The Japanese acrobats journeyed south to the Caribbean and performed in Cuba in the fall of 1877, and in San Juan, Puerto Rico in 1878.25 After that, there is no record of the Yeddo Royal troupe performing in the West.
Did they return to Japan in 1878? At this point, no one knows for sure. What we do know is that even though they were the first Japanese to play baseball, they did not fulfill their desire to become the “first to introduce it into the ancient Empire of Japan.” That distinction belongs to American schoolteacher Horace Wilson, who is now enshrined in the Japanese Baseball Hall of Fame for his efforts.26
An extended version of this article first appeared online at: “Early Baseball Encounters in the West: The Yeddo Royal Japanese Troupe Play Ball in America, 1872,” by Bill Staples Jr., billstaples.blogspot.com, posted July 18, 2019.
1 “Baseball: Researcher finds earliest-recorded game involving Japanese,” Kyodo News, July 18, 2019; https://english.kyodonews.net/news/2019/07/c8bd473c856b-baseball-researcher-finds-earliest-recorded-game-involving-japanese.html.
2 Harue Tsutsumi, Kabuki Encounters the West: Morita Kan’ya’s Shintomi-za Productions, 1878-79 (Bloomington: Indiana University, 2004).
3 Footnote 16, page 271, of her thesis features the Japanese baseball research discovery. She wrote: “In Washington, several members of this troupe, along with their agent and an interpreter, played a baseball game with selected members of the Olympic and National Base Ball Clubs. The names of the Japanese troupe members who participated in the game were Yannanowah (first b.), Professor Gangero (s.s.), Kingero (third b.), Yoshi-Taro (l.fi), and Chonosuki (r.f.) Base Ball.” Daily Morning Chronicle (Washington) June 6, 1872: 4. Besides Genjiro, at least one likely member of Genjiro’s original troupe, “Yoshi-Taro,” who was probably Takamori Yoshitaro, the boy who performed on the top of the pole (Kurata, Kaigai koen kotohajime 94), appears on the list.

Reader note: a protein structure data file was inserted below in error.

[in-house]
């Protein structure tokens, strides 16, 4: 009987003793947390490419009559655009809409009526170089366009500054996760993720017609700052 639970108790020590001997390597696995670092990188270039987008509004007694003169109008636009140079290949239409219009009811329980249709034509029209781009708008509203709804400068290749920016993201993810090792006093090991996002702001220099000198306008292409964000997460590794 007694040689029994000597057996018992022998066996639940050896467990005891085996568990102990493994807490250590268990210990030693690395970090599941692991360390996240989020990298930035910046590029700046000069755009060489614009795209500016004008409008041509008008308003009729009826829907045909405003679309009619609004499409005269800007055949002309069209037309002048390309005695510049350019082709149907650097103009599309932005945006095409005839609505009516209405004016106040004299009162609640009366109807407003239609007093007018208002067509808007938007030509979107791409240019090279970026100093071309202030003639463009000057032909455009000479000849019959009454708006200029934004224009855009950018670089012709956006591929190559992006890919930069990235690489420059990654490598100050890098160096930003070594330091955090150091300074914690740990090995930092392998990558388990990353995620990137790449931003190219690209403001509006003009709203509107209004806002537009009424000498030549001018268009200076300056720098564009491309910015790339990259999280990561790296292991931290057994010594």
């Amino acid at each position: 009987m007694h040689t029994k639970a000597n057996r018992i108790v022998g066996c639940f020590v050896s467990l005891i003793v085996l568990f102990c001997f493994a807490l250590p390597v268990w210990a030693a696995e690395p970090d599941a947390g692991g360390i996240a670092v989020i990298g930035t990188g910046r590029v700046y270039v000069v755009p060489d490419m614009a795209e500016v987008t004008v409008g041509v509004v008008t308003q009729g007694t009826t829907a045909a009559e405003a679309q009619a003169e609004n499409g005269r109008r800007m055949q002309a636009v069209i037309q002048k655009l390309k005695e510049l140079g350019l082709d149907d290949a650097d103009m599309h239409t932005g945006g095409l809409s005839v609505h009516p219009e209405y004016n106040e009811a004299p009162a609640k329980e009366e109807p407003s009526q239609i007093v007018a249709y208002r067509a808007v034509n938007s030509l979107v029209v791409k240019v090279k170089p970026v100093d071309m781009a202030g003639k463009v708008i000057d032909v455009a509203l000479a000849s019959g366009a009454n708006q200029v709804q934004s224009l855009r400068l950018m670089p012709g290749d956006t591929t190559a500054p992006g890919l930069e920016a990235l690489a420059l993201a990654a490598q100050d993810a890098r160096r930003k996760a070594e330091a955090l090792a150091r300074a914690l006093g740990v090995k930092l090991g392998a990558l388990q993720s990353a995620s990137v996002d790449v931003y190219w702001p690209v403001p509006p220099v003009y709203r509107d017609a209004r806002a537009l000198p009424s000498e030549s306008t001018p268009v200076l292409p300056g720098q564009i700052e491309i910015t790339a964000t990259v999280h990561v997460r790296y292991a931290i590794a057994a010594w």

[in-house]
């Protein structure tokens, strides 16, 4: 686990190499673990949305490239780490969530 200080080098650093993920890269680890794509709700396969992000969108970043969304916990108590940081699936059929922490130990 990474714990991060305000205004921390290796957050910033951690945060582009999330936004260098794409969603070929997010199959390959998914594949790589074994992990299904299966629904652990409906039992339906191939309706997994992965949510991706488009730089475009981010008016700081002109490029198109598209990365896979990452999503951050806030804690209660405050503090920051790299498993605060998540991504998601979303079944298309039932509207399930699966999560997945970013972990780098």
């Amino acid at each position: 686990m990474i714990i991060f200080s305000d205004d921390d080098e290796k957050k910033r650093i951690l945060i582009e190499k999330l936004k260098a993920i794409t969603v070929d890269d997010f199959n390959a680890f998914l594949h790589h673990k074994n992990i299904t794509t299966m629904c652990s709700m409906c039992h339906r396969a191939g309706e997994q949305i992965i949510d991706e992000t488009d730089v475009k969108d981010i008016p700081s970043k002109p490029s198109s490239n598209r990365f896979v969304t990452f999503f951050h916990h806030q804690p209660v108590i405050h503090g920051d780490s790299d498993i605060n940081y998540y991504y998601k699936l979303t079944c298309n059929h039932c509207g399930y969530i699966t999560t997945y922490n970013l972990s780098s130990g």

4 Harue Tsutsumi, 104.
5 Daily Alta California (San Francisco), August 14, 1871.
6 San Francisco Chronicle, August 30, 1871: 4.
7 “Japanese Performers,” National Republican (Washington), May 31, 1872: 4.
8 “Yeddo Royal Japanese Troupe Gives First Performance,” San Francisco Examiner, August 22, 1871: 3.
9 Examiner (Frederick, Maryland), April 10, 1872: 2.
10 Baltimore Sun, June 5, 1872: 2.
11 “Base Ball.” Daily Morning Chronicle, July 6, 1872, 4.
12 Daily National Republican, June 8, 1872: 4.
13 “Base Ball Fun.” Chicago Evening Post, June 14, 1872: 4.
14 Advertisement: Dual Ad Promoting both the Yeddo Royal Japanese Troupe Performances and “Comic Ball Game,” Baltimore Sun, June 14, 1872: 1.
15 Knowing that Horace Wilson is in Japan and potentially introducing the game to his students around the same time makes the troupe’s expressed desire to take the game back to Japan a significant statement. There is no documentation of Wilson traveling to Asia with an expressed desire or intent to introduce baseball “to the ancient Empire of Japan.”
16 An additional article from the Alexandria (Virginia) Gazette that recaps the Yeddo Royal vs. Dolly Varden Club, reported that the final score of the game was 32-21. Alexandria Gazette, June 15, 1872: 2.
17 The opposing team’s name, Dolly Varden, is inspired by a woman’s outfit fashionable during the 1860s-70s in Britain and the United States. The name comes from a character in Charles Dickens’s 1839 historical novel Barnaby Rudge, and the term was used at the time to describe anything that was fashionable. Baltimore Sun, June 15, 1872: 1.
18 Baltimore Sun, April 22, 1872: 1.
19 Baltimore Sun, April 9, 1981: 52.
20 Harue Tsutsumi, Kabuki Encounters the West.
21 “Base Ball,” Examiner (Frederick, Maryland), July 10, 1872: 2.
22 Wilmington (Delaware) Daily Commercial, June 17, 1872: 5.
23 News Journal (Wilmington, Delaware) June 17, 1872: 2.
24 St. Louis Post-Dispatch, May 11, 1875: 4.
25 “Japoneses y Americanos,” Boletín mercantil de Puerto Rico (San Juan, Puerto Rico), April 14, 1878: 3, and “Japoneses en Torrecillas,” Diario de la Marina (Havana), November 25, 1877: 3.
26 Horace Wilson, Japanese Baseball Hall of Fame, Tokyo, Japan, https://english.baseball-museum.or.jp/baseball_hallo/detail/detail_148.html.
Dolly Varden Club 27
Yeddo Royal Japanese Troupe 23